The credit rating company Moody’s on Tuesday issued an extremely unusual warning: “Government of Israel: Planned judicial changes could weaken Israel’s institutional strength.”
Moody’s move is extremely rare and represents a reading of the judicial reform that’s gleaned from the most biased, left-leaning media in Israel, or, in other words, the vast majority of the country’s mainstream media.
On March 1, the Hong Kong Fitch Ratings company affirmed Israel’s Long-Term Foreign-Currency Issuer Default Rating at ‘A+’ with a Stable Outlook. Moody’s has also rated Israel A+ with a positive outlook––and that last part about a positive outlook means Moody’s plans to raise Israel’s credit rating.
The credit rating represents the company’s evaluation of the credit risk of giving a loan to Israel, which predicts its ability to pay back the debt, and the likelihood of the country defaulting on it.
Israel has one of the very best debt-to-GDP ratios in the OECD – 59.2% in 2022, compared with Japan which has a 164 ratio, Singapore at 126, the US at 110, and the UK at 90. Israel’s rate of growth last year reached 6.5%, among the highest in the world. Its unemployment is among the lowest in the world, and it is sitting on $202 billion in reserves.
According to Moody’s warning (ransom note?), the Netanyahu government’s judicial reforms represent significant changes to the legal system in Israel, and the extent of the changes and the speed with which the government is trying to promote them through legislation has led to widespread criticism in Israel and the international community. They have led to widespread protests since January.
You get it, right? Unlike Fitch, which noted no problem regarding the risk level involved in lending to the Israeli government based on the numbers, Moody’s is issuing a warning based on editorials in Haaretz and demonstrators blocking the Ayalon highway.
And Moody’s adds, in a learned tone, that in its opinion, if fully implemented, the changes could substantially weaken the power of the judicial system and thus negatively affect Israel’s credit rating. In other words, the proposed changes will pose long-term risks to Israel’s economy, in particular to capital flows to the high-tech sector.
Moody’s main objection focuses on the override clause that allows a Knesset special majority of 61 to bypass a supreme court annulment of a law or revoking of government action. Some in Israel believe that the override––which also requires a special court majority to annul or revoke––was a “goat,” meaning a bargaining chip Levin added to his package with the intent of getting rid of it as a gesture of goodwill.
There’s no reference in Moody’s warning to the fact that the courts in Israel have been deterring foreign businesses from investing in Israel. On Tuesday I quoted Shmuel Slavin, a former Director-General of the Finance Ministry, who said: “I talk to lawyers who complain that since Aharon Barak’s Apropim ruling was accepted (a ruling that states the judge must investigate the presumed intent of the parties to a contract, without being limited to its language) they have been losing clients. They tell me, we sit on drafting a contract for dozens of hours at a cost of a lot of money, to be as precise as possible, and then Aharon Barak arrives and with one strike of his pen dismisses what’s written in the contract, and decides what’s important is the intent of the author.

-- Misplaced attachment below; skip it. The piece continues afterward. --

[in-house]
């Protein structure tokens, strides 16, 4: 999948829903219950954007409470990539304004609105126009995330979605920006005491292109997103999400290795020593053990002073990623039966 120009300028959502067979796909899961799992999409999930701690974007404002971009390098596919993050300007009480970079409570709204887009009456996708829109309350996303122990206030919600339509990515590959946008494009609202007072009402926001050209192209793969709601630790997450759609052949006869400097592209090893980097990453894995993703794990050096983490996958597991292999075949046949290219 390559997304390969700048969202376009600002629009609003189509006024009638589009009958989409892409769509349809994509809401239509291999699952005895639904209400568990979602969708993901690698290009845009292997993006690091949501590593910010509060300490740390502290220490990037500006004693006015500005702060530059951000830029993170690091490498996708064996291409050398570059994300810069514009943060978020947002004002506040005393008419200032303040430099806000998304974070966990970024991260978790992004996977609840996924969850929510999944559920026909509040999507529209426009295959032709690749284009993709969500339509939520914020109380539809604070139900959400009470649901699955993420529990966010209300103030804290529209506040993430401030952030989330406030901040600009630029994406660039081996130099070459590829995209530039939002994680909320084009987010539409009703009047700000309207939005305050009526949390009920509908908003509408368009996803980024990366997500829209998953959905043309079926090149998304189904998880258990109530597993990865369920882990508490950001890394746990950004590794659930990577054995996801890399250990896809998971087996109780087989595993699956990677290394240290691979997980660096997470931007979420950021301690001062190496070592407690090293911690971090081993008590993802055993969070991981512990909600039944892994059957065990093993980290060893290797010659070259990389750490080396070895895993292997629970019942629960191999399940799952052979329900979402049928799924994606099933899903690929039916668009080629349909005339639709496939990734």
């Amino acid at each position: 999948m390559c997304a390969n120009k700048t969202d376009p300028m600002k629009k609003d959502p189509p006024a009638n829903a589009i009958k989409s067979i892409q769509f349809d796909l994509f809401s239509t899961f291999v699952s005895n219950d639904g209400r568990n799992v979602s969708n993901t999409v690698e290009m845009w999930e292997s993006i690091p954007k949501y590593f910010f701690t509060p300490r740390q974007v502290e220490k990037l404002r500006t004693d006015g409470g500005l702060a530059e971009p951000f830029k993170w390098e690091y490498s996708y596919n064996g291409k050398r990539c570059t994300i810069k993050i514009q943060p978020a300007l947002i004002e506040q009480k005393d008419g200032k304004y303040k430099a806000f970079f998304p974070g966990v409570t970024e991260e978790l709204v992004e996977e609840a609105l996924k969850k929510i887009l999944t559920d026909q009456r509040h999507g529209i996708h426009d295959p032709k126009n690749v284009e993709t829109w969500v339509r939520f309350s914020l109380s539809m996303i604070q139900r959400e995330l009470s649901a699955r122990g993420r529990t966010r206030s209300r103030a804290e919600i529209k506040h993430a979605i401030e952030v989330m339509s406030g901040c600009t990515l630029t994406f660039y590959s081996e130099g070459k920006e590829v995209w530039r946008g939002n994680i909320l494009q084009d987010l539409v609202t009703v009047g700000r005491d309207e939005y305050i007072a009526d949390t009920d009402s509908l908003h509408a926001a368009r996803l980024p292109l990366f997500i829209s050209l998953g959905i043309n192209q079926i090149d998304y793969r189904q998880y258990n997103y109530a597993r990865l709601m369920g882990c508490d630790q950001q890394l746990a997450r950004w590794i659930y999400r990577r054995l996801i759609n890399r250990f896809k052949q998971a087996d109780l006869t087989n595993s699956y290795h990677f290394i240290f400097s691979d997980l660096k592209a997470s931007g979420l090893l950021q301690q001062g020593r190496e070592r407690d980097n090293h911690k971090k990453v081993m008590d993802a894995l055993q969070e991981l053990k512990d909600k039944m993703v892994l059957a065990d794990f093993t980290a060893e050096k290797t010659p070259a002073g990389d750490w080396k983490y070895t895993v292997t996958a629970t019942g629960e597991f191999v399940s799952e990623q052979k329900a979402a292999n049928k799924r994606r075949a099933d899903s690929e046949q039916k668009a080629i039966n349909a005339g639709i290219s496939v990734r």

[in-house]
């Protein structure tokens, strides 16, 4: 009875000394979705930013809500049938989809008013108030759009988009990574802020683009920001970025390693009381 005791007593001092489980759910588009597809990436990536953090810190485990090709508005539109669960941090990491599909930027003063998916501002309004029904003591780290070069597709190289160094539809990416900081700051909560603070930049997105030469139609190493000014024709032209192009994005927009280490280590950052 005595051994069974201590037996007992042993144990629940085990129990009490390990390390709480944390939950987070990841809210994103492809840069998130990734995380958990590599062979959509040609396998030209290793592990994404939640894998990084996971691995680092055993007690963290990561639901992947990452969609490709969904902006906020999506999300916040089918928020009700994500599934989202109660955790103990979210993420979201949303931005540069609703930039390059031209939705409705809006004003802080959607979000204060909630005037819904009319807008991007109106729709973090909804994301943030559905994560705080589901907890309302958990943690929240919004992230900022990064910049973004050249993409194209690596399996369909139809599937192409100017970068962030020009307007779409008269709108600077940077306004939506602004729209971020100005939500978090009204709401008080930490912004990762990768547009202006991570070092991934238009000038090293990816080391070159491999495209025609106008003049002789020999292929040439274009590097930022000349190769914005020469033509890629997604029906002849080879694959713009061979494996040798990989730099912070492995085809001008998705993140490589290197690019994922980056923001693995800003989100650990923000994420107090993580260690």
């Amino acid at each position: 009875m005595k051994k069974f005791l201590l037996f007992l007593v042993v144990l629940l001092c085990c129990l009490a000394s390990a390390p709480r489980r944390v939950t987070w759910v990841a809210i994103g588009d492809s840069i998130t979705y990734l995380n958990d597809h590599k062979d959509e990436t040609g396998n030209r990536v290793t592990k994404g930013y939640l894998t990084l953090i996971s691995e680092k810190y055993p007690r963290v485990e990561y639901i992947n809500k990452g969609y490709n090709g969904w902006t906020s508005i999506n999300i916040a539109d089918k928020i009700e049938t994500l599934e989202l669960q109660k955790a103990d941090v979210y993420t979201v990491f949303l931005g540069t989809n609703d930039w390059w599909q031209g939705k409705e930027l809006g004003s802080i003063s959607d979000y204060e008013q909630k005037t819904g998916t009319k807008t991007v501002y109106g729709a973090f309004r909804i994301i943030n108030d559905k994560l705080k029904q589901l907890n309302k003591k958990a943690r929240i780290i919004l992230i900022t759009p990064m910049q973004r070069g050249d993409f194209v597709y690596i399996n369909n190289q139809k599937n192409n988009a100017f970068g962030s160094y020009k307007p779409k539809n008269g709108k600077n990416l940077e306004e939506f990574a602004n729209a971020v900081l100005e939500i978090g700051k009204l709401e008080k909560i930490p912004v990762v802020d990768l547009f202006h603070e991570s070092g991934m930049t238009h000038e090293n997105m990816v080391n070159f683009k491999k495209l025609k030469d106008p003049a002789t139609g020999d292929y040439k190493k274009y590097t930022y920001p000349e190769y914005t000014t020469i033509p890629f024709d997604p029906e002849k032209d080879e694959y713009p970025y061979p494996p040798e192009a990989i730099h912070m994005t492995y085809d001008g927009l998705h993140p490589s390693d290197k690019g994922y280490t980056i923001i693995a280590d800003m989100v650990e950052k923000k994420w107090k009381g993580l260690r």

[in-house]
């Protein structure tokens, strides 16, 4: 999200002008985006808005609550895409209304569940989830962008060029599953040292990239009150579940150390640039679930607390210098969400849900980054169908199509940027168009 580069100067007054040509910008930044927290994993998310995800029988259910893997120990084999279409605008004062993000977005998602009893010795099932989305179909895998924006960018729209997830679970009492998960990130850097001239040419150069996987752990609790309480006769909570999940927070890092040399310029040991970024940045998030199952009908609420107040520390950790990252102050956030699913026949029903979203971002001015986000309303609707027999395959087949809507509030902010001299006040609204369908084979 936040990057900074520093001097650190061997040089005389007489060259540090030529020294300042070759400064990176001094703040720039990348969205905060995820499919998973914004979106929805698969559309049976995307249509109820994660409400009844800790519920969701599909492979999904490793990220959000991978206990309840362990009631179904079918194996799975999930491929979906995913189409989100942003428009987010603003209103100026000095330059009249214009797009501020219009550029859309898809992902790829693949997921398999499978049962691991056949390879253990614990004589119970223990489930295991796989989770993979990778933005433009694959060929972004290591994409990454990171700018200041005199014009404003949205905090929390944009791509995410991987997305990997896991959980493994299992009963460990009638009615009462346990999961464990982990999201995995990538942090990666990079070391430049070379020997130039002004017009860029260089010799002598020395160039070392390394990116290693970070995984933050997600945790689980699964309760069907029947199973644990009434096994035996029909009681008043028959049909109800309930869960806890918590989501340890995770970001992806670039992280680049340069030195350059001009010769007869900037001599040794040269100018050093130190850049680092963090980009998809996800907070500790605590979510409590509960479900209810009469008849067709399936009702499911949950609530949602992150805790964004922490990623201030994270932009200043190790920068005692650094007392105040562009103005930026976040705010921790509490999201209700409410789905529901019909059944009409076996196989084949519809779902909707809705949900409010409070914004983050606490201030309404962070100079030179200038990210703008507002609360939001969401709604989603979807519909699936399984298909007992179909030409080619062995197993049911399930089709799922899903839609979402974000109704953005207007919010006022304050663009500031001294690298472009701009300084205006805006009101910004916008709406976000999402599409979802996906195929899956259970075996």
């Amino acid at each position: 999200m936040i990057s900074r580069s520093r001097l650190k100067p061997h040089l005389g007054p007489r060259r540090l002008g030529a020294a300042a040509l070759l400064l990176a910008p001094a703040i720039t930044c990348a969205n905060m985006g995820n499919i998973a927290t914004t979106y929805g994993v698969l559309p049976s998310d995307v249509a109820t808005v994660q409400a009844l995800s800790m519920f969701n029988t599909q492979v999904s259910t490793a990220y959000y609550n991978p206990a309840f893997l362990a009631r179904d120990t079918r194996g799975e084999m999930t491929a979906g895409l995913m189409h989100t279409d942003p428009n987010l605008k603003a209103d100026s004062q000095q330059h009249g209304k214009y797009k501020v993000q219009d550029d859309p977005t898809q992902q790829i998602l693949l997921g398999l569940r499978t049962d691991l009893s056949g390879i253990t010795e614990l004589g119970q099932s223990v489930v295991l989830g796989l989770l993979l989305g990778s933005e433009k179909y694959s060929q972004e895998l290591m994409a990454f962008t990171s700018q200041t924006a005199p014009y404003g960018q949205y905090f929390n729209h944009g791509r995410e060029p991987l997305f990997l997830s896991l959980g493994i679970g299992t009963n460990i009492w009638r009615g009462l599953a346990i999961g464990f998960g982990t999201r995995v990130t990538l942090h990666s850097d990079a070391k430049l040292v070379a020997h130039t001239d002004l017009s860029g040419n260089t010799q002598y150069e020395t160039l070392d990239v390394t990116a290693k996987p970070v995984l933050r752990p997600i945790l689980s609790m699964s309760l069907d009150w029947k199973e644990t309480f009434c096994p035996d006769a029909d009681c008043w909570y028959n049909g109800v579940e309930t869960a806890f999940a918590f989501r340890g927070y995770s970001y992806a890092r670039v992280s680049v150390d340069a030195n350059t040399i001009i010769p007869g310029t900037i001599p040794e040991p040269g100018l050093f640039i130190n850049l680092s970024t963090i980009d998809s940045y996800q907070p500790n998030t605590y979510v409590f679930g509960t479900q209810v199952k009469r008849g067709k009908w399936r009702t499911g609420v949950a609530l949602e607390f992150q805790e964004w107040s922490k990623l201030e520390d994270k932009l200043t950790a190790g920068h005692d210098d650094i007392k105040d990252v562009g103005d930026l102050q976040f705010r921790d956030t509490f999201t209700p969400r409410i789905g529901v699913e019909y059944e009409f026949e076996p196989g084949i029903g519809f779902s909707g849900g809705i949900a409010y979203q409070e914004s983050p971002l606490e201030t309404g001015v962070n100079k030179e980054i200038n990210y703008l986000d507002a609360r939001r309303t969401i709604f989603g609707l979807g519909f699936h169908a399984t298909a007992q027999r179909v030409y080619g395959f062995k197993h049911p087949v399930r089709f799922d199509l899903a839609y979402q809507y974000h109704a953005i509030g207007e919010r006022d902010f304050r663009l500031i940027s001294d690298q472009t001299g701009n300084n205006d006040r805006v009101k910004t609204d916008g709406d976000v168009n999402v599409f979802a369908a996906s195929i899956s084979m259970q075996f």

“It’s no wonder most foreign companies insist that if the business goes to trial, it would be in their country and not in Israel. In London, what’s written in a contract is what is,” he says, adding: “The procrastination here in Israel is also difficult since the judges write poetry instead of judgments.”
Is Moody’s very unusual warning unethical? Is it serving the economic needs of its clients? Good question. The credit rating company has certainly thrown its full gorilla weight into the ring on the side of the Israeli left. With that it certainly created a powerful self-fulfilling prophecy: by saying investments in Israel’s hi-tech will dwindle as a result of the reform, it causes investments in Israel’s hi-tech market to fall.
Moody’s rating records in the past two decades have been more likely to reflect political changes than the other rating companies. Its evaluation of the Hong Kong debt risk has fluctuated and reflected the clashes between pro-democracy demonstrators and the Chinese government, more so than Fitch or S&P.
It should be noted that while warnings––even exceptionally biased as this one––are usually issued overnight by the company’s research team, while a decision to change a country’s credit rating involves a much more involved and certainly longer process.